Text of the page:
A good Earl Grey recipe is actually flavoured with Earl Grey. If you’ve tried a bunch of recipes before, you’ll know that it’s a tricky endeavour. Earl Grey teas tend to have quite light black tea bases and the bergamot oils disappear into thin air when you apply too much heat.
So, with a little (okay, a lot) of experimenting, I’ve found 5 earl grey tea recipes that genuinely work. I’ve linked to some of these recipes below and you can find my recommendations for which brand of Earl Grey tea you should use.
Earl Grey Biscuits
The numerous cookie and biscuit recipes I’ve tried have nearly always failed. From infusing the leaves overnight and adding it as liquid, to even infusing melted butter with the tea. Apparently, the fats in the butter hold onto the Earl Grey flavour better.
Rubbish. It just didn’t work.
The best Earl Grey biscuit recipe I’ve tried is from kitchn – but it needs a little tweaking. First, it’s an American cookie recipe so you will need to measure things in cups. Second, the proportions are so wrong. They nearly always spread. To prevent spreading and get nice biscuits that snap, add 2 tbsp of flour on top of what the recipe recommends, and ignore ½ cup of butter – use 100g of butter instead. Bake at 180°C (fan) for 8-10 minutes.
The reason this recipe works so well is because you actually put the entire tea into the biscuits. Very finely chopped tea leaves work well in this recipe – they give the biscuits flavour but don’t add a gritty texture. Look for bergamot flavouring instead of natural oils too. This enhances the citrusy flavour.
Some tea brands that work well with this recipe:
This is a fun recipe to do at home. It can be sweet and full of syrup like the Starbucks version, or you can make it healthier. An Earl Grey latte is simply hot Earl Grey tea topped with foamy milk, flavoured with extra vanilla if desired.
I recommend starting with a high-quality loose leaf Earl Grey base that you can brew precisely. Try:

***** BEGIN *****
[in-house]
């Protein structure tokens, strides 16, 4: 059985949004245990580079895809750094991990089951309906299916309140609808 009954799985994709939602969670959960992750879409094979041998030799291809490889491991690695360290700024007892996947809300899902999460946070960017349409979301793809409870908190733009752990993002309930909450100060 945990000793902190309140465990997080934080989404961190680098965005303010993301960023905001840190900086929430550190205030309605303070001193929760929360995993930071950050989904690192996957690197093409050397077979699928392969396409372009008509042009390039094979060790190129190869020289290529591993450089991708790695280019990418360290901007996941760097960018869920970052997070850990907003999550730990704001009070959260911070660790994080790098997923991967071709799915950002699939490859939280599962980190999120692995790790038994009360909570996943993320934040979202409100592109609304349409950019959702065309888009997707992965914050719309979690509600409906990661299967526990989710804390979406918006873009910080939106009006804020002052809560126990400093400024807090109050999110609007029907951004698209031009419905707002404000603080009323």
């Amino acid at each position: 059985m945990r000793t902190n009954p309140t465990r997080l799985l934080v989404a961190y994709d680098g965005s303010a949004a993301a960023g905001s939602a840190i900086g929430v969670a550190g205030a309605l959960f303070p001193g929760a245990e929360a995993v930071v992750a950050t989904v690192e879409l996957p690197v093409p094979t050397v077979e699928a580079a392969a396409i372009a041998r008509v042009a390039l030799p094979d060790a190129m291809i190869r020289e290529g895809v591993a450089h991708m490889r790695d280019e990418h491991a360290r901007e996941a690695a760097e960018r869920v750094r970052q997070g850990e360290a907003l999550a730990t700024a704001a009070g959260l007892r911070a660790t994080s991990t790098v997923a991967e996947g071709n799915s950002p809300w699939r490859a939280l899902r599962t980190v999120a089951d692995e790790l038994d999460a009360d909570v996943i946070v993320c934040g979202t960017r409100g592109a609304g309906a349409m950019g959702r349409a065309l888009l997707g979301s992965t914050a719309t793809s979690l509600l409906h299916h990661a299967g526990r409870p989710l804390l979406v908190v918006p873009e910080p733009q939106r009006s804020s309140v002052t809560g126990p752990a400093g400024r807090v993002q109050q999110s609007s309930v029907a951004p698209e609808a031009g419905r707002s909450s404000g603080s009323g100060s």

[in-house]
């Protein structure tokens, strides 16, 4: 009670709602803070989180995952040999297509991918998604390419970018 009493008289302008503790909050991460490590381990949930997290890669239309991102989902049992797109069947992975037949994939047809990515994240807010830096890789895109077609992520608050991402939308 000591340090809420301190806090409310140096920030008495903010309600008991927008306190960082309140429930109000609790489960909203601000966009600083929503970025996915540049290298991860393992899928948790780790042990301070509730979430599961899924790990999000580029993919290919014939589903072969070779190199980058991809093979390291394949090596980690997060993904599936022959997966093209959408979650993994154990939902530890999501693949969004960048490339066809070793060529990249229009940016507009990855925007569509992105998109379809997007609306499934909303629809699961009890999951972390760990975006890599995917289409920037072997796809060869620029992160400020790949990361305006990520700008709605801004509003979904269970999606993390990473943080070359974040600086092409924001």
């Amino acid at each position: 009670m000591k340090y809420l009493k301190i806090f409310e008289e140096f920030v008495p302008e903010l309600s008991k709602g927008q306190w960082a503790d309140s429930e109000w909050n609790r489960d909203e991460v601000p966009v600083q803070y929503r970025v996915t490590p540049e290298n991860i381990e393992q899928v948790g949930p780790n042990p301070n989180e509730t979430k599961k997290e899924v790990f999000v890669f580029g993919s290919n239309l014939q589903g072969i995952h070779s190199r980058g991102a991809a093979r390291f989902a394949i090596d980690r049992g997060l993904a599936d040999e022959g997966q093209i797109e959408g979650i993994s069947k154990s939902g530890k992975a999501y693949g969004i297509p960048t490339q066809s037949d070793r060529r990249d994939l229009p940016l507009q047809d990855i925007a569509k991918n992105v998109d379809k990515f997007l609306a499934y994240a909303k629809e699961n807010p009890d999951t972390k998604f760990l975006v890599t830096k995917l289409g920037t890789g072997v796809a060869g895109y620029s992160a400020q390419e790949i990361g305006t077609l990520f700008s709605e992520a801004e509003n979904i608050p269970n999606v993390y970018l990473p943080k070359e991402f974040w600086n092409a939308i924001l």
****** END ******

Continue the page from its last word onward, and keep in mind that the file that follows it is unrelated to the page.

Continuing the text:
You don’t need to add vanilla at this point, although a few drops of vanilla extract tastes great. I recommended the smoky Earl Grey from Whittard because the Lapsang Souchong is brilliant in a London Fog too. You could add other flavours as well – a few drops of almond extract, lavender water, or even a small amount of hot chocolate powder.
Once your tea is brewed, heat your milk and froth it up. Pour on top of your tea and you’re ready to go.
Sweet Iced Tea Earl Grey Recipe
When it comes to iced teas, there’s just so much room for variety. My all-time favourite is Earl Grey cold brewed in the fridge, then served over ice with honey, rosemary and lemon. It’s sweet, refreshing and doesn’t overpower the natural bergamot of the tea.
You could add any flavour you like to your Earl Grey iced tea, however. I find that citrus flavours play nicely with the bergamot flavouring. So, brew two tablespoons of Earl Grey loose leaf (or roughly 4 teabags) in a litre of water until quite dark. Then add your sweeteners that need to dissolve while it’s still hot, like honey and sugar. Once completely chilled in the fridge, pour it into glasses with ice and a splash of fruit squash or cordial. Lime, elderflower, blood orange, and lavender are all top choices.
In my experience these Earl Grey teas work best when served cold (it cuts the bitterness a little):
This recipe is the hardest to get right because fruitcakes tend to be very dense with fruit and malty in flavour. The bergamot is overpowered so easily that you need to be wise. Avoid sultanas and those packets of mixed berries designed for fruitcakes – their flavour is so strong that only a malty Assam can really break through and add tea flavour.
My greatest success used fresh figs and almonds (pictured above).
Sneaky Veg has an Earl Grey Tea and Rhubarb Loaf Cake that I am yet to try, but very excited about. If you wanted to start smaller, then simple fruity muffins infused with Earl Grey are nice. Raspberries and blueberries are great in muffins, as they melt down when baked. You could also try a classic lemon poppyseed muffin with Earl Grey. Lemon and Earl Grey is a classic combo.
Very strong Earl Grey teas are the key here:
Gin and Earl Grey Recipe
G and Tea is a thing! Personally, I dislike gin and tonic and any other gin-containing drink. But I know quite a few people who are mad about them, so I want to offer a G&Tea option with Earl Grey on my list.
I’ve been told that delicate, citrus and floral flavours work quite well with a gin and tonic. A slice of lemon or lime or even orange is nice. Elderflower tonic is popular too.
Whittard have some cocktail recipes that include Mango & Bergamot G&T, and an Earl Grey Martini! I recommend you use these recipes as a base to get your proportions/method right, but experiment with the tea types you use. Some Earl Greys I think would work nice in cocktails:
That concludes my list! If you want to find more Earl Grey teas to try, browse my blog for full tea reviews. And don’t forget to subscribe to our mailing list for new reviews, articles and recipes sent straight to your inbox.